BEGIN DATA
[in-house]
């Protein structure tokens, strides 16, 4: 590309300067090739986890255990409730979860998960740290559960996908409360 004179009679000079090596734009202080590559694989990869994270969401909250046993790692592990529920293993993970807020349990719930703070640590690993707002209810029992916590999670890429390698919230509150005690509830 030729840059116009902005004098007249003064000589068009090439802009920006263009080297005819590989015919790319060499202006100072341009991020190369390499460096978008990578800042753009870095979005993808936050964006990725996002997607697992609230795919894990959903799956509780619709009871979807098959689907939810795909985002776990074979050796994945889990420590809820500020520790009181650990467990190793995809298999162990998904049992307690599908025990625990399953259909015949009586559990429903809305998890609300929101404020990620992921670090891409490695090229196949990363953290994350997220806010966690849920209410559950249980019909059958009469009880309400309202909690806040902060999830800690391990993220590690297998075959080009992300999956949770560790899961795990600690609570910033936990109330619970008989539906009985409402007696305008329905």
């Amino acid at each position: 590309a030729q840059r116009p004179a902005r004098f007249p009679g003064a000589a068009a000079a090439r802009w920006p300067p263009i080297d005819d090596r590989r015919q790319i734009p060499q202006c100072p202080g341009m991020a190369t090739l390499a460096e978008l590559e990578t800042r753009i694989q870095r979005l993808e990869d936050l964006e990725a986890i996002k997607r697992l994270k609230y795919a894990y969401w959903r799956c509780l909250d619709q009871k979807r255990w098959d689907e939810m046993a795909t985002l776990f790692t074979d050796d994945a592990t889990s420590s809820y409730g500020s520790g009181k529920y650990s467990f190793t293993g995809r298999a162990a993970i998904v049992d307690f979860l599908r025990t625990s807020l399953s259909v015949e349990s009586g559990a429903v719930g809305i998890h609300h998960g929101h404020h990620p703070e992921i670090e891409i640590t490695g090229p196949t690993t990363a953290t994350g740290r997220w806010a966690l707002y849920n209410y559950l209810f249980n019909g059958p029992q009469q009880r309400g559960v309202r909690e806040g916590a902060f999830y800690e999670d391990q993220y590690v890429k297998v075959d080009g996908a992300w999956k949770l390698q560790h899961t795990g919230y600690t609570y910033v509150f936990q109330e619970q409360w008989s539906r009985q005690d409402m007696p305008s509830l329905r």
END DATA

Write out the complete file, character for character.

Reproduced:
[in-house]
């Protein structure tokens, strides 16, 4: 590309300067090739986890255990409730979860998960740290559960996908409360 004179009679000079090596734009202080590559694989990869994270969401909250046993790692592990529920293993993970807020349990719930703070640590690993707002209810029992916590999670890429390698919230509150005690509830 030729840059116009902005004098007249003064000589068009090439802009920006263009080297005819590989015919790319060499202006100072341009991020190369390499460096978008990578800042753009870095979005993808936050964006990725996002997607697992609230795919894990959903799956509780619709009871979807098959689907939810795909985002776990074979050796994945889990420590809820500020520790009181650990467990190793995809298999162990998904049992307690599908025990625990399953259909015949009586559990429903809305998890609300929101404020990620992921670090891409490695090229196949990363953290994350997220806010966690849920209410559950249980019909059958009469009880309400309202909690806040902060999830800690391990993220590690297998075959080009992300999956949770560790899961795990600690609570910033936990109330619970008989539906009985409402007696305008329905």
């Amino acid at each position: 590309a030729q840059r116009p004179a902005r004098f007249p009679g003064a000589a068009a000079a090439r802009w920006p300067p263009i080297d005819d090596r590989r015919q790319i734009p060499q202006c100072p202080g341009m991020a190369t090739l390499a460096e978008l590559e990578t800042r753009i694989q870095r979005l993808e990869d936050l964006e990725a986890i996002k997607r697992l994270k609230y795919a894990y969401w959903r799956c509780l909250d619709q009871k979807r255990w098959d689907e939810m046993a795909t985002l776990f790692t074979d050796d994945a592990t889990s420590s809820y409730g500020s520790g009181k529920y650990s467990f190793t293993g995809r298999a162990a993970i998904v049992d307690f979860l599908r025990t625990s807020l399953s259909v015949e349990s009586g559990a429903v719930g809305i998890h609300h998960g929101h404020h990620p703070e992921i670090e891409i640590t490695g090229p196949t690993t990363a953290t994350g740290r997220w806010a966690l707002y849920n209410y559950l209810f249980n019909g059958p029992q009469q009880r309400g559960v309202r909690e806040g916590a902060f999830y800690e999670d391990q993220y590690v890429k297998v075959d080009g996908a992300w999956k949770l390698q560790h899961t795990g919230y600690t609570y910033v509150f936990q109330e619970q409360w008989s539906r009985q005690d409402m007696p305008s509830l329905r």